The interface of the new Philadelphia Zoo app, Zoo360insider. Photo by Brian Thomas.
In addition to having a beer at the Philadelphia Zoo, visitors can now track the whereabouts of their favorite aardvark, lynx, or spider monkey. So instead of standing at a trail wondering where all the animals are, the newly released app can help users manage their zoo time according to visitor-logged animal sightings.
The app, Zoo360insider, uses a heat map to trace animals along the zoo’s five Zoo360 trails, the Philadelphia Business Journalreports. When a user spots an animal and logs the sighting into the app, a pin drops at the location, and as time goes on, the size and color intensity of the pin will decrease. The larger and more vibrant an animal’s pin, the more likely that animal will still be at the pinned location. Read more »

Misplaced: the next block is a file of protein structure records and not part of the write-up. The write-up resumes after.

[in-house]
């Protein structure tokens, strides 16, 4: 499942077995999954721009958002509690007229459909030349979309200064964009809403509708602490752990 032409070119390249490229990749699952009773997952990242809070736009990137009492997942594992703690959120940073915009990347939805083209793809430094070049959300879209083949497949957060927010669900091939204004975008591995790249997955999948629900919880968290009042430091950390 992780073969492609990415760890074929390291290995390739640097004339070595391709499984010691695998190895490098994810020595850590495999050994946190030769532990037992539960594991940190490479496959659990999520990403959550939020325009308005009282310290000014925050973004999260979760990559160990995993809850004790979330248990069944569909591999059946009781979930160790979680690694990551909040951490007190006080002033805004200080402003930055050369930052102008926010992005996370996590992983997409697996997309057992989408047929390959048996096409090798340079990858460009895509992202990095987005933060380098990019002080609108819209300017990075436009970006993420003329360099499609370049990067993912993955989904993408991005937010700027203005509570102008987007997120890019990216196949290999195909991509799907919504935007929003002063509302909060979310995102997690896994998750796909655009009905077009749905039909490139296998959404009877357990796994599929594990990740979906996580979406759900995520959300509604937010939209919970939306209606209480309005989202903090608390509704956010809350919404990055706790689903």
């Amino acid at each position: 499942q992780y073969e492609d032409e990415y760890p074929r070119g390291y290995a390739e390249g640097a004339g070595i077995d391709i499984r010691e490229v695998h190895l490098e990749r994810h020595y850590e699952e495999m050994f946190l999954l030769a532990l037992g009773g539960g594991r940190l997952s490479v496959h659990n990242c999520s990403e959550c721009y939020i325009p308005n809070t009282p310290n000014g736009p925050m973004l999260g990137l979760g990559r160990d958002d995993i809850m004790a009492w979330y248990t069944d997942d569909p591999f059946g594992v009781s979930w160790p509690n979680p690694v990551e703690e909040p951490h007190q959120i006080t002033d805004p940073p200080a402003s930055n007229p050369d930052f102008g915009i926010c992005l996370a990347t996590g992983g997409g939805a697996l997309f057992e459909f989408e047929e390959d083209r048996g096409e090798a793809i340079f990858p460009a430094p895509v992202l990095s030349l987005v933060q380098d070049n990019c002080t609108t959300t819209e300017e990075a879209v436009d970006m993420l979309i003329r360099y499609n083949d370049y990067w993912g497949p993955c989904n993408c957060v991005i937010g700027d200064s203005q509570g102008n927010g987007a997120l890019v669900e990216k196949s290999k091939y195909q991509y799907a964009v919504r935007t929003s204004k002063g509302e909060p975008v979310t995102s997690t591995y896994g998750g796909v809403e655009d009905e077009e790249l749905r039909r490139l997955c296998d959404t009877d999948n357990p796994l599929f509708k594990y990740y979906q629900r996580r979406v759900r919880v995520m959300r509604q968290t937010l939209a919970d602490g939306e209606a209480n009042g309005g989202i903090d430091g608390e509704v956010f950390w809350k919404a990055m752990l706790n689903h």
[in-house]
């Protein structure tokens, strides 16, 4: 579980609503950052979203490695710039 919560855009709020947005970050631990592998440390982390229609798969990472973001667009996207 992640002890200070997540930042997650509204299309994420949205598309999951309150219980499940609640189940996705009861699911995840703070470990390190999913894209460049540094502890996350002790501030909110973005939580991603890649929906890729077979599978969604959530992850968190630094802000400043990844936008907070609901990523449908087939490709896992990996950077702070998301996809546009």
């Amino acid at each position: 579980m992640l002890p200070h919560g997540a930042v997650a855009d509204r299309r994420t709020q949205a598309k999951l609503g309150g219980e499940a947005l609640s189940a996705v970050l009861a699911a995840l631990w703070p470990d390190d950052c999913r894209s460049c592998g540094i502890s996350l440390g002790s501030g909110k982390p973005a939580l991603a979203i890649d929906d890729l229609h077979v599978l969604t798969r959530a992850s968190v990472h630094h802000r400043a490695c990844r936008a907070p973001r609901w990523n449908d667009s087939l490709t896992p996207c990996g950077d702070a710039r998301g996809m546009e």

A plan for the Philadelphia Zoo’s new beer garden, The Watering Hole, which will open in late June or early July. (Courtesy Philadelphia Zoo)
You can now drink at the zoo.
The Philadelphia Zoo began selling alcohol at two stands, Tiger Terrace and Eagle’s Roost, on Memorial Day weekend. But that’s not all: The zoo is planning a late-June or early-July launch for a beer garden, The Watering Hole, which will be adjacent to Eagle’s Roost.
Amy Shearer, the zoo’s Chief Marketing Officer, says the reversal of a longstanding policy came after talking with visitors and Philadelphia Zoo members over the past year. “We talked to our guests and members all throughout the year in many platforms,” she tells Philadelphia magazine. “Through all of these conversations, one thing that our guests had been largely vocal about is that, ‘Hey, the zoo is so great for all ages and families as well but there’s some things that we adults want, too.’”
Outside alcohol remains banned at the park, but beer and wine will not be confined to the sections where they are sold. Guests will be free to roam the park drinking the glass of beer or wine they’ve purchased from one of the zoo’s stands. Alcohol sales are being handled by its food vendor, Aramark, which has a liquor license for the zoo property. Read more »